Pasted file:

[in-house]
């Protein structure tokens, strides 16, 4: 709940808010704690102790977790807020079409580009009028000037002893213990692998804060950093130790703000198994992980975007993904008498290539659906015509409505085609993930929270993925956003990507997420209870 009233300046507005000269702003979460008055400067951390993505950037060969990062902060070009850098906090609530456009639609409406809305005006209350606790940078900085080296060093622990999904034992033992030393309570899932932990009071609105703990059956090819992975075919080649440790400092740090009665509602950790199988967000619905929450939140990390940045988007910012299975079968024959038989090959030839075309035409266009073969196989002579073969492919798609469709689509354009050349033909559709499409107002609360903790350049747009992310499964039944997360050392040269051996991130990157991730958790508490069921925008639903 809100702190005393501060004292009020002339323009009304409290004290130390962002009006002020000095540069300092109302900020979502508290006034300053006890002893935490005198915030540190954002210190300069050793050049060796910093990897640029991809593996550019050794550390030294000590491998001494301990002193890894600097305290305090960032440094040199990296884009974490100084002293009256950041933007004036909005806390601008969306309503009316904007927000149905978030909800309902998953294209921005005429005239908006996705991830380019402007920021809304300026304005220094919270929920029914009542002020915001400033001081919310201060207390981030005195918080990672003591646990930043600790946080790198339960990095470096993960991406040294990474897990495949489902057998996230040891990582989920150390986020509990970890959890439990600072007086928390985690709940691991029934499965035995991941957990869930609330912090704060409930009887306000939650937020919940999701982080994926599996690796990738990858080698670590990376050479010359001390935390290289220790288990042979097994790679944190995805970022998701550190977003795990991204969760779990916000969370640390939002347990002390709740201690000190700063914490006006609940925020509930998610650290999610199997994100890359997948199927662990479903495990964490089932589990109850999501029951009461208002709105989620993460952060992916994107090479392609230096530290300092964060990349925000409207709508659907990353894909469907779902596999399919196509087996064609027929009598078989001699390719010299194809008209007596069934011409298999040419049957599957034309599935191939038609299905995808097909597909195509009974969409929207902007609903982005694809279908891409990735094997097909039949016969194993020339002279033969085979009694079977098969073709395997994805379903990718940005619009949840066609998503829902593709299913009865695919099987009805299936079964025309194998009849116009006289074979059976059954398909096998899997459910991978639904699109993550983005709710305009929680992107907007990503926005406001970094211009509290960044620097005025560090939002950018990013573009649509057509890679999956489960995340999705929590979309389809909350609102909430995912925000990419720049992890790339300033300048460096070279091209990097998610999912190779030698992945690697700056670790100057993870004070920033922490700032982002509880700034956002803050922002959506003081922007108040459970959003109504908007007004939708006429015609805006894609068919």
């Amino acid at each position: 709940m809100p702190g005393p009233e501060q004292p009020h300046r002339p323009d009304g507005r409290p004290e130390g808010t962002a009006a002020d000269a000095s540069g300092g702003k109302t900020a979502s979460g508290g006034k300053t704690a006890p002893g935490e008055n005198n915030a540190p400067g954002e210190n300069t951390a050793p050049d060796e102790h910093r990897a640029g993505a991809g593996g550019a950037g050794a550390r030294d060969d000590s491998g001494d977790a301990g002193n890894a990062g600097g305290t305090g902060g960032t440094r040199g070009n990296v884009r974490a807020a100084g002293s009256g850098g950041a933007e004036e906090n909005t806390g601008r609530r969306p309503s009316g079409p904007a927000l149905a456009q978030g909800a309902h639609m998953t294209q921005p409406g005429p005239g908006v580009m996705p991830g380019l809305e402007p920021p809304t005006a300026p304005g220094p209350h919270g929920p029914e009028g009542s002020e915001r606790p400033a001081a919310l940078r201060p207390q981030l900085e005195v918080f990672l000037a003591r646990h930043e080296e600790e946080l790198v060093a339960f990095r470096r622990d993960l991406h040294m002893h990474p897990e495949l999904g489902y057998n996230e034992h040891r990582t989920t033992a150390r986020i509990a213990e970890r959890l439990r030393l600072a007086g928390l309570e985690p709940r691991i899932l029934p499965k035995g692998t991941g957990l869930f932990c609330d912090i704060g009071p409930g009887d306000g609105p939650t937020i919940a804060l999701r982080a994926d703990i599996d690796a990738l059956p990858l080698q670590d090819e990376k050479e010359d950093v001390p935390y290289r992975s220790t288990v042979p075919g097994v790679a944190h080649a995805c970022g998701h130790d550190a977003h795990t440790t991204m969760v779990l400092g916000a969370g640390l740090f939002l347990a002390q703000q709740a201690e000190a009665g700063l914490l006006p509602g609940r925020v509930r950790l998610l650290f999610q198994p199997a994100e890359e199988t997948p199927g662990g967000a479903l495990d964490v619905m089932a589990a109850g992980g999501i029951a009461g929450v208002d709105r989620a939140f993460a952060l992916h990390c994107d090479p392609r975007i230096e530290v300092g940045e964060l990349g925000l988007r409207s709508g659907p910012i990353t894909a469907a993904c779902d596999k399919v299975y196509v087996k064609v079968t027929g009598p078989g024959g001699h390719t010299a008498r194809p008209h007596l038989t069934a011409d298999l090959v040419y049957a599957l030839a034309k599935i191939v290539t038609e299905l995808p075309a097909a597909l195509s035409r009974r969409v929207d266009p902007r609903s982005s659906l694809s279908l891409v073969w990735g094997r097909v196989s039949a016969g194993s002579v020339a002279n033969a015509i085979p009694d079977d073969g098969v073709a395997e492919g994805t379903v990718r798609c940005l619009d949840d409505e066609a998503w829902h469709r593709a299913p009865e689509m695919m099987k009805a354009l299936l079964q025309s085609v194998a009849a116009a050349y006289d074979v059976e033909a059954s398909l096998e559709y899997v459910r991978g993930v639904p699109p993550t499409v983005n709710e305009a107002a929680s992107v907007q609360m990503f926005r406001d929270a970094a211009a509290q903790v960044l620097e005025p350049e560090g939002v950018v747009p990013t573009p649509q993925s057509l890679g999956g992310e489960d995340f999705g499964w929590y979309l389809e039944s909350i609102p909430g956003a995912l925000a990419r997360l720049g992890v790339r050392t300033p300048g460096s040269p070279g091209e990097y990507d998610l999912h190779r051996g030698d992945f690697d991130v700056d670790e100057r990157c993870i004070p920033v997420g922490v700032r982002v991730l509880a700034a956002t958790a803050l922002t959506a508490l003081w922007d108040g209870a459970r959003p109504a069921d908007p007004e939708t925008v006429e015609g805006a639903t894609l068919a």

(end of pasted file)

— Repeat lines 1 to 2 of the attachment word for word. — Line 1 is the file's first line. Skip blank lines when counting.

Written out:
[in-house]
């Protein structure tokens, strides 16, 4: 709940808010704690102790977790807020079409580009009028000037002893213990692998804060950093130790703000198994992980975007993904008498290539659906015509409505085609993930929270993925956003990507997420209870 009233300046507005000269702003979460008055400067951390993505950037060969990062902060070009850098906090609530456009639609409406809305005006209350606790940078900085080296060093622990999904034992033992030393309570899932932990009071609105703990059956090819992975075919080649440790400092740090009665509602950790199988967000619905929450939140990390940045988007910012299975079968024959038989090959030839075309035409266009073969196989002579073969492919798609469709689509354009050349033909559709499409107002609360903790350049747009992310499964039944997360050392040269051996991130990157991730958790508490069921925008639903 809100702190005393501060004292009020002339323009009304409290004290130390962002009006002020000095540069300092109302900020979502508290006034300053006890002893935490005198915030540190954002210190300069050793050049060796910093990897640029991809593996550019050794550390030294000590491998001494301990002193890894600097305290305090960032440094040199990296884009974490100084002293009256950041933007004036909005806390601008969306309503009316904007927000149905978030909800309902998953294209921005005429005239908006996705991830380019402007920021809304300026304005220094919270929920029914009542002020915001400033001081919310201060207390981030005195918080990672003591646990930043600790946080790198339960990095470096993960991406040294990474897990495949489902057998996230040891990582989920150390986020509990970890959890439990600072007086928390985690709940691991029934499965035995991941957990869930609330912090704060409930009887306000939650937020919940999701982080994926599996690796990738990858080698670590990376050479010359001390935390290289220790288990042979097994790679944190995805970022998701550190977003795990991204969760779990916000969370640390939002347990002390709740201690000190700063914490006006609940925020509930998610650290999610199997994100890359997948199927662990479903495990964490089932589990109850999501029951009461208002709105989620993460952060992916994107090479392609230096530290300092964060990349925000409207709508659907990353894909469907779902596999399919196509087996064609027929009598078989001699390719010299194809008209007596069934011409298999040419049957599957034309599935191939038609299905995808097909597909195509009974969409929207902007609903982005694809279908891409990735094997097909039949016969194993020339002279033969085979009694079977098969073709395997994805379903990718940005619009949840066609998503829902593709299913009865695919099987009805299936079964025309194998009849116009006289074979059976059954398909096998899997459910991978639904699109993550983005709710305009929680992107907007990503926005406001970094211009509290960044620097005025560090939002950018990013573009649509057509890679999956489960995340999705929590979309389809909350609102909430995912925000990419720049992890790339300033300048460096070279091209990097998610999912190779030698992945690697700056670790100057993870004070920033922490700032982002509880700034956002803050922002959506003081922007108040459970959003109504908007007004939708006429015609805006894609068919």